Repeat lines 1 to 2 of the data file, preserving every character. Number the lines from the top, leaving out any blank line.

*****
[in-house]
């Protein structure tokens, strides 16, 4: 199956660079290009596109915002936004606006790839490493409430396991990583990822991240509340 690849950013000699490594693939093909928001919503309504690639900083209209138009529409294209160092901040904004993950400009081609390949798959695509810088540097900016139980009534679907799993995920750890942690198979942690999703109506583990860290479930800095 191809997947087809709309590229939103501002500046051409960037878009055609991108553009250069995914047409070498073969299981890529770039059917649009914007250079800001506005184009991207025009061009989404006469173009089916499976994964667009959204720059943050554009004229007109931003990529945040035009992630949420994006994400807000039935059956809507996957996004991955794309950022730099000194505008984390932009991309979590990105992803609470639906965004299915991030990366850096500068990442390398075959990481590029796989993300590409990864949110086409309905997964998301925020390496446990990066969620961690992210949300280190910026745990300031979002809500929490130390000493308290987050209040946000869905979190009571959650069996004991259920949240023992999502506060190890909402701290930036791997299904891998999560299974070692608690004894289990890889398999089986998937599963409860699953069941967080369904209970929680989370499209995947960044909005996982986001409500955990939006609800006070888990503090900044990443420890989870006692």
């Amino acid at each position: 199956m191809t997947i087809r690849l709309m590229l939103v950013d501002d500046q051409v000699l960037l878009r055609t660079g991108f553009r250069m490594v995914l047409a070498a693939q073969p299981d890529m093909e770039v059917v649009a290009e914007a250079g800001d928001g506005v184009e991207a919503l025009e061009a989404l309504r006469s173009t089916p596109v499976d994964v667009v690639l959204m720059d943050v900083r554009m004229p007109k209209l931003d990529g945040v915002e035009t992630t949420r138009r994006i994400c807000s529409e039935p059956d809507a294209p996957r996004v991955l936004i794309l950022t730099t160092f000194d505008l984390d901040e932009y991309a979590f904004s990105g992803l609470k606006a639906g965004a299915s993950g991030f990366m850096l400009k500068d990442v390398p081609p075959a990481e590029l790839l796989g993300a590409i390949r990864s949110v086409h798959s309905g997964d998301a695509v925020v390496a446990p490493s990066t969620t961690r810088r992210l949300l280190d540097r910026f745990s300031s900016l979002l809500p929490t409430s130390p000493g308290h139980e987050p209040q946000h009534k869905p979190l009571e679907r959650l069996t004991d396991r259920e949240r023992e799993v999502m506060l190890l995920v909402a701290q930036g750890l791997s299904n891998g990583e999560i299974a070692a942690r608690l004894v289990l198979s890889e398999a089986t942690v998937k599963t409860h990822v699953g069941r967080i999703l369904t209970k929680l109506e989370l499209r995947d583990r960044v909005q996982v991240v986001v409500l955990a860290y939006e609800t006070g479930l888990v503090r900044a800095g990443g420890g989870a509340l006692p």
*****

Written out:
[in-house]
């Protein structure tokens, strides 16, 4: 199956660079290009596109915002936004606006790839490493409430396991990583990822991240509340 690849950013000699490594693939093909928001919503309504690639900083209209138009529409294209160092901040904004993950400009081609390949798959695509810088540097900016139980009534679907799993995920750890942690198979942690999703109506583990860290479930800095 191809997947087809709309590229939103501002500046051409960037878009055609991108553009250069995914047409070498073969299981890529770039059917649009914007250079800001506005184009991207025009061009989404006469173009089916499976994964667009959204720059943050554009004229007109931003990529945040035009992630949420994006994400807000039935059956809507996957996004991955794309950022730099000194505008984390932009991309979590990105992803609470639906965004299915991030990366850096500068990442390398075959990481590029796989993300590409990864949110086409309905997964998301925020390496446990990066969620961690992210949300280190910026745990300031979002809500929490130390000493308290987050209040946000869905979190009571959650069996004991259920949240023992999502506060190890909402701290930036791997299904891998999560299974070692608690004894289990890889398999089986998937599963409860699953069941967080369904209970929680989370499209995947960044909005996982986001409500955990939006609800006070888990503090900044990443420890989870006692």